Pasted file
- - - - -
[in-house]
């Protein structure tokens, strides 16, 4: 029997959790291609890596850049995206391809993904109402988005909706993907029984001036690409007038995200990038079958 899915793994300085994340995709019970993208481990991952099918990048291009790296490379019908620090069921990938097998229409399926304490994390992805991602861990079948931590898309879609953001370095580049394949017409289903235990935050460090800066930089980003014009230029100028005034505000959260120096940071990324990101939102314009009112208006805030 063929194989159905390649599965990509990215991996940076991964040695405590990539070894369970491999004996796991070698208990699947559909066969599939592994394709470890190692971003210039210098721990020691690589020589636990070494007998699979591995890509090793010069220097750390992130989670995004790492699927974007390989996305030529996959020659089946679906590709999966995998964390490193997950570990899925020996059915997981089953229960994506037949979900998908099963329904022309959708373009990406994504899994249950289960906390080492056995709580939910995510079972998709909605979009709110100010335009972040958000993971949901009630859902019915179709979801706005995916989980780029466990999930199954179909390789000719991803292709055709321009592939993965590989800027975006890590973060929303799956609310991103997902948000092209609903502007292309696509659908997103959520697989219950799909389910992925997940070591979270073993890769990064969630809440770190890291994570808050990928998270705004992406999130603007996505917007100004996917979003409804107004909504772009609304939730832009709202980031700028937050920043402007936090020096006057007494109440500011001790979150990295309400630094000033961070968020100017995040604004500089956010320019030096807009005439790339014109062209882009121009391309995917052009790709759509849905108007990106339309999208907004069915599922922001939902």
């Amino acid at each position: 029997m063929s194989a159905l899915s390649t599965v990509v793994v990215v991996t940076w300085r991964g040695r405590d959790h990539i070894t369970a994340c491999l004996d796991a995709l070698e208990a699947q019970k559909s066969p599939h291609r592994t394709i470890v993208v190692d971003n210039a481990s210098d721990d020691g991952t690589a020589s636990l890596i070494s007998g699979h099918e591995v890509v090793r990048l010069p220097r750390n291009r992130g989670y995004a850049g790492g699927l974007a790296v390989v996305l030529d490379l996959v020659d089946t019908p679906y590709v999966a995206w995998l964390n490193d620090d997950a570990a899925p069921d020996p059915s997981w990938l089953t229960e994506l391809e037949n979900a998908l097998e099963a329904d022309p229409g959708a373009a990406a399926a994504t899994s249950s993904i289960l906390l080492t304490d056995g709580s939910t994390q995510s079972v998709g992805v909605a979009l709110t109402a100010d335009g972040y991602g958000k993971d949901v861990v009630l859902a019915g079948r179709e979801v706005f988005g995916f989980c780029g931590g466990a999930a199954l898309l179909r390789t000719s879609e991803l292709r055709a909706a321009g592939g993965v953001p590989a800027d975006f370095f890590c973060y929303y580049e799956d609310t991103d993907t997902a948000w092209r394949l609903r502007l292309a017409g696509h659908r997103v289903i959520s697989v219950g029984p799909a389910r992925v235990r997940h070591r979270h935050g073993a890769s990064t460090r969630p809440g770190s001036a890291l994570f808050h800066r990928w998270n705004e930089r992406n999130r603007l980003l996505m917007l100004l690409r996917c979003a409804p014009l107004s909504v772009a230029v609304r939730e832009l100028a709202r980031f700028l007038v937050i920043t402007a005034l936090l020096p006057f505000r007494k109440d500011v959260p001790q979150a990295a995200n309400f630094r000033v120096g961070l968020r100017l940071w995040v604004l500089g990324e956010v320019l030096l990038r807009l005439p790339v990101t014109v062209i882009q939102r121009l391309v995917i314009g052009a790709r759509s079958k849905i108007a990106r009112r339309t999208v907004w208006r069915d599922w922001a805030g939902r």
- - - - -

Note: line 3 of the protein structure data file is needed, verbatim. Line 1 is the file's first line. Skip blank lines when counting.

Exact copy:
């Amino acid at each position: 029997m063929s194989a159905l899915s390649t599965v990509v793994v990215v991996t940076w300085r991964g040695r405590d959790h990539i070894t369970a994340c491999l004996d796991a995709l070698e208990a699947q019970k559909s066969p599939h291609r592994t394709i470890v993208v190692d971003n210039a481990s210098d721990d020691g991952t690589a020589s636990l890596i070494s007998g699979h099918e591995v890509v090793r990048l010069p220097r750390n291009r992130g989670y995004a850049g790492g699927l974007a790296v390989v996305l030529d490379l996959v020659d089946t019908p679906y590709v999966a995206w995998l964390n490193d620090d997950a570990a899925p069921d020996p059915s997981w990938l089953t229960e994506l391809e037949n979900a998908l097998e099963a329904d022309p229409g959708a373009a990406a399926a994504t899994s249950s993904i289960l906390l080492t304490d056995g709580s939910t994390q995510s079972v998709g992805v909605a979009l709110t109402a100010d335009g972040y991602g958000k993971d949901v861990v009630l859902a019915g079948r179709e979801v706005f988005g995916f989980c780029g931590g466990a999930a199954l898309l179909r390789t000719s879609e991803l292709r055709a909706a321009g592939g993965v953001p590989a800027d975006f370095f890590c973060y929303y580049e799956d609310t991103d993907t997902a948000w092209r394949l609903r502007l292309a017409g696509h659908r997103v289903i959520s697989v219950g029984p799909a389910r992925v235990r997940h070591r979270h935050g073993a890769s990064t460090r969630p809440g770190s001036a890291l994570f808050h800066r990928w998270n705004e930089r992406n999130r603007l980003l996505m917007l100004l690409r996917c979003a409804p014009l107004s909504v772009a230029v609304r939730e832009l100028a709202r980031f700028l007038v937050i920043t402007a005034l936090l020096p006057f505000r007494k109440d500011v959260p001790q979150a990295a995200n309400f630094r000033v120096g961070l968020r100017l940071w995040v604004l500089g990324e956010v320019l030096l990038r807009l005439p790339v990101t014109v062209i882009q939102r121009l391309v995917i314009g052009a790709r759509s079958k849905i108007a990106r009112r339309t999208v907004w208006r069915d599922w922001a805030g939902r």